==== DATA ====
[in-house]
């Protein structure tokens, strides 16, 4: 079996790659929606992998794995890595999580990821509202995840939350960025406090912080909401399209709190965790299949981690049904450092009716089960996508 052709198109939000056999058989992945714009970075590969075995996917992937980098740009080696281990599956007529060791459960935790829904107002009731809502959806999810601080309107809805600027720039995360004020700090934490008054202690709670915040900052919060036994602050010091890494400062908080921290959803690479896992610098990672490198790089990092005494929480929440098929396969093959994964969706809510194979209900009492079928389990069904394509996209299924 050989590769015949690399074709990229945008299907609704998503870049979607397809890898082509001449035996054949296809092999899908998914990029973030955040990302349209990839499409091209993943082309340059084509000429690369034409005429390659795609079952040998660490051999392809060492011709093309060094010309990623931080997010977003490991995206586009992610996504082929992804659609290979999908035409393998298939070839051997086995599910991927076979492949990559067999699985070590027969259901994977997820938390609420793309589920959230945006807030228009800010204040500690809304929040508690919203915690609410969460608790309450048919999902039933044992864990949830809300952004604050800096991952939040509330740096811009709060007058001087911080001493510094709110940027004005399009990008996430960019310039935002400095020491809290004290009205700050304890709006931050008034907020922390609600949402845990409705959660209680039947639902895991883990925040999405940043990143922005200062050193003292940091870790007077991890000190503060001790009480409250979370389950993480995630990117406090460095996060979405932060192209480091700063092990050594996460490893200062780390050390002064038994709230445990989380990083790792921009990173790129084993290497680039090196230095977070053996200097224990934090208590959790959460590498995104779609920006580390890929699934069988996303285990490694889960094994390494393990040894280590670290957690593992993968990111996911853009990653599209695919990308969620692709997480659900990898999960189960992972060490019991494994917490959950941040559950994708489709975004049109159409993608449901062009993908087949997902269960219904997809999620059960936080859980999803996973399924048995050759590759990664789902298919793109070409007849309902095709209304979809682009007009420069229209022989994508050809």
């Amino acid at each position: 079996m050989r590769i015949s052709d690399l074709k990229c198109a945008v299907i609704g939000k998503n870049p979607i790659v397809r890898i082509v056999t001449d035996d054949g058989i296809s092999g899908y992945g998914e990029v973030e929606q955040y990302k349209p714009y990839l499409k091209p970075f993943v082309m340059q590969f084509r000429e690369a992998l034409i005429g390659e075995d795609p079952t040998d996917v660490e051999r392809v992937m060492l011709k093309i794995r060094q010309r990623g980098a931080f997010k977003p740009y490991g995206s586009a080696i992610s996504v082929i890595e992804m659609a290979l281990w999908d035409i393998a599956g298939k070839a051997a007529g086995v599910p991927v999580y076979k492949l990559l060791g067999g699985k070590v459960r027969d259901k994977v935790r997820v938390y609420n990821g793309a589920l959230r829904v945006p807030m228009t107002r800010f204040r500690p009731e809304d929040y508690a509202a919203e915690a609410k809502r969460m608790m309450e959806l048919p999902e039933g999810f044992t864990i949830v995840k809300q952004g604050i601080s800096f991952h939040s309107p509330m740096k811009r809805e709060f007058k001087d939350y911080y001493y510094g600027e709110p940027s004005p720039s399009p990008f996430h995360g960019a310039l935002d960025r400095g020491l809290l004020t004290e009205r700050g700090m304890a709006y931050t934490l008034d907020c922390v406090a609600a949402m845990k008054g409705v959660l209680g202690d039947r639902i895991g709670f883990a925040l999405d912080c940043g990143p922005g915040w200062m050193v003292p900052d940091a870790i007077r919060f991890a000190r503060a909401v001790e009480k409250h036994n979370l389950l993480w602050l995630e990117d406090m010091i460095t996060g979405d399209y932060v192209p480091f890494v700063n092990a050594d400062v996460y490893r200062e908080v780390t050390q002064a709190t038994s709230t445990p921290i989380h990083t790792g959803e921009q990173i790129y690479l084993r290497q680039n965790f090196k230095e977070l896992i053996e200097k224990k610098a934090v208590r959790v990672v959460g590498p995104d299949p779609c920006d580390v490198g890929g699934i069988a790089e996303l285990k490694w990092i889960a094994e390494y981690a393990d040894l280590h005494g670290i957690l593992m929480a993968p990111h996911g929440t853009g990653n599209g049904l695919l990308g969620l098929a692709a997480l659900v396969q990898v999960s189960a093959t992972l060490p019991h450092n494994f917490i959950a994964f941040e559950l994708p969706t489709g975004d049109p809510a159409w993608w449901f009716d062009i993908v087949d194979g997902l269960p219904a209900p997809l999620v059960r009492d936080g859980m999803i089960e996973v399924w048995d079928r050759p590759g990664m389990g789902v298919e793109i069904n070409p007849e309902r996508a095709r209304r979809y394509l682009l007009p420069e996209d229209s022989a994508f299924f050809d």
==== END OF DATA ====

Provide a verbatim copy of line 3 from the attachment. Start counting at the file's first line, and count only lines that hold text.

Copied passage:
């Amino acid at each position: 079996m050989r590769i015949s052709d690399l074709k990229c198109a945008v299907i609704g939000k998503n870049p979607i790659v397809r890898i082509v056999t001449d035996d054949g058989i296809s092999g899908y992945g998914e990029v973030e929606q955040y990302k349209p714009y990839l499409k091209p970075f993943v082309m340059q590969f084509r000429e690369a992998l034409i005429g390659e075995d795609p079952t040998d996917v660490e051999r392809v992937m060492l011709k093309i794995r060094q010309r990623g980098a931080f997010k977003p740009y490991g995206s586009a080696i992610s996504v082929i890595e992804m659609a290979l281990w999908d035409i393998a599956g298939k070839a051997a007529g086995v599910p991927v999580y076979k492949l990559l060791g067999g699985k070590v459960r027969d259901k994977v935790r997820v938390y609420n990821g793309a589920l959230r829904v945006p807030m228009t107002r800010f204040r500690p009731e809304d929040y508690a509202a919203e915690a609410k809502r969460m608790m309450e959806l048919p999902e039933g999810f044992t864990i949830v995840k809300q952004g604050i601080s800096f991952h939040s309107p509330m740096k811009r809805e709060f007058k001087d939350y911080y001493y510094g600027e709110p940027s004005p720039s399009p990008f996430h995360g960019a310039l935002d960025r400095g020491l809290l004020t004290e009205r700050g700090m304890a709006y931050t934490l008034d907020c922390v406090a609600a949402m845990k008054g409705v959660l209680g202690d039947r639902i895991g709670f883990a925040l999405d912080c940043g990143p922005g915040w200062m050193v003292p900052d940091a870790i007077r919060f991890a000190r503060a909401v001790e009480k409250h036994n979370l389950l993480w602050l995630e990117d406090m010091i460095t996060g979405d399209y932060v192209p480091f890494v700063n092990a050594d400062v996460y490893r200062e908080v780390t050390q002064a709190t038994s709230t445990p921290i989380h990083t790792g959803e921009q990173i790129y690479l084993r290497q680039n965790f090196k230095e977070l896992i053996e200097k224990k610098a934090v208590r959790v990672v959460g590498p995104d299949p779609c920006d580390v490198g890929g699934i069988a790089e996303l285990k490694w990092i889960a094994e390494y981690a393990d040894l280590h005494g670290i957690l593992m929480a993968p990111h996911g929440t853009g990653n599209g049904l695919l990308g969620l098929a692709a997480l659900v396969q990898v999960s189960a093959t992972l060490p019991h450092n494994f917490i959950a994964f941040e559950l994708p969706t489709g975004d049109p809510a159409w993608w449901f009716d062009i993908v087949d194979g997902l269960p219904a209900p997809l999620v059960r009492d936080g859980m999803i089960e996973v399924w048995d079928r050759p590759g990664m389990g789902v298919e793109i069904n070409p007849e309902r996508a095709r209304r979809y394509l682009l007009p420069e996209d229209s022989a994508f299924f050809d």